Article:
It’s been a funny old week this week. I know it’s been a difficult year but for some reason, this week hit hard. It was probably the combination of the clocks going back making the evenings darker, the continuous rain, our (3-week-old) car breaking down leaving us to walk in said rain that not even an umbrella could protect us from and no car for the half term. And on top of all that, it looks like we’re all going to be holed up in our homes for the foreseeable future.
At least we’ve seen the return of Strictly and I’ve rediscovered my love of beans on toast with cheese on top. Small mercies.
Anyway, where am I going with this? Oh yes, houseplants! As we are increasingly spending more time indoors, it got me thinking. What makes me happy in my home? What could I improve or do to make my home a sanctuary and a happy place to be during the long winter months?
I love the natural world, I love being outdoors in the countryside or woods so for me it has always got to be houseplants.
On last count I had more than 40 houseplants in my home and rising. I find houseplants a key element when designing a space, not only are they pretty to look at and help brighten your surroundings, they instantly help you to connect with nature. Houseplants can help bring wellbeing to any space, a corner of a room or a shelf!
There is also that nurturing element of houseplants which can be very beneficial to our mental health. Remembering to water them, finding out where their favourite space is and where they thrive and tending to them when they look a little unloved can help lower anxiety, improve attention and benefit your health and wellbeing. Think of how good you feel when you go out for that walk in the park. Like that, but on a smaller scale!
I often get asked what houseplants are best to have in the home so I thought I’d list a few of my favourites here
Easy to care for houseplants
- Spider plant. In my eyes, the easiest of easy plants to keep alive. My first houseplant was a spider plant and it came to me in the form of a “baby”, cut from the mothership and placed in a cup of water. From there it grew and grew. I’ve never managed to kill a spider plant, it can grow pretty much anywhere in the house from dark corners to bright sunlit spots and suffers from few problems. Other than being prolific at reproducing!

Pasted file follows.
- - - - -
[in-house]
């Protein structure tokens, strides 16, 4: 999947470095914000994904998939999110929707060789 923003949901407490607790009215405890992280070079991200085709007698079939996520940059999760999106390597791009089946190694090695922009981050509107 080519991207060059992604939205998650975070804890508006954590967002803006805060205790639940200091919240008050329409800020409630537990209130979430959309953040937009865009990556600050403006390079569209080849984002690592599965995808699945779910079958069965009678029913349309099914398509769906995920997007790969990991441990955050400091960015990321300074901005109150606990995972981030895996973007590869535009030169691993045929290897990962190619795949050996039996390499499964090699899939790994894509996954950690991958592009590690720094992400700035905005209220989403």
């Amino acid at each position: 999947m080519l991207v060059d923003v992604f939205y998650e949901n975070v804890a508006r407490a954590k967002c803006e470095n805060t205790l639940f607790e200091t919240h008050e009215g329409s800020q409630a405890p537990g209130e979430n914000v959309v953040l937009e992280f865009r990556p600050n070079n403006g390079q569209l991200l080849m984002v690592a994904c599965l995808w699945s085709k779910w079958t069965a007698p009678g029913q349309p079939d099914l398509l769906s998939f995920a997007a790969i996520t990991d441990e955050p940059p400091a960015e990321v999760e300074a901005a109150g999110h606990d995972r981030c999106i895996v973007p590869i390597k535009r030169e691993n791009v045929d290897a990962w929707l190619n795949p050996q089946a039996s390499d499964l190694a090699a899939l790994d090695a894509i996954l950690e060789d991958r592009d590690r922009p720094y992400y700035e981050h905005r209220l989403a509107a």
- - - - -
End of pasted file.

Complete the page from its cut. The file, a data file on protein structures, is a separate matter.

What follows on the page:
- Mother-In-Law’s tongue or Snake Plant. I have a few of these dotted around the house and as they grow so quickly, I’ve had to repot them several times. They come in a huge range of sizes and do not need frequent watering. Perfect for the person that always forgets.
- Peace lily. Another houseplant first for me. When we moved into our first home after moving back from Saudi Arabia, my Mum gave us a peace lily and she absolutely thrived on our kitchen windowsill (the peace lily that is, not my Mum). They love light and humidity and will often bounce back if you forget to water. Although, saying that, my peace lily is the only houseplant I’ve managed to kill! RIP Peace lily.
The Big beasties
- Monstera – the swiss cheese houseplant! It has huge glossy leaves and is a totally tropical houseplant, it derives from the jungle. The reason it has “holes” in its leaves is to let light filter through to the plants below it, a very considerate plant! I must admit, I’ve found our monstera a little hard to handle. It doesn’t like too much water, but does like a lot of light and I have since realised that putting it next to the radiator is a big no no. It likes moist areas so have moved it and started to spray it with water and have invested in a moss post to help it straighten up.
- Fiddle-leaf fig. I love my fiddle leaf fig! Its probably my favourite houseplant in our home and features a lot in my Instagram posts. I can’t tell you why exactly, I love the big leafy greenness of it and get really excited when it produces new leaves! It loves a sunny room, but not near a window (we have ours in our bay window but as we have a huge tree in our front garden, it never gets direct sunlight).It also likes being sprayed with water as it’s leaves are where it absorbs a lot of water.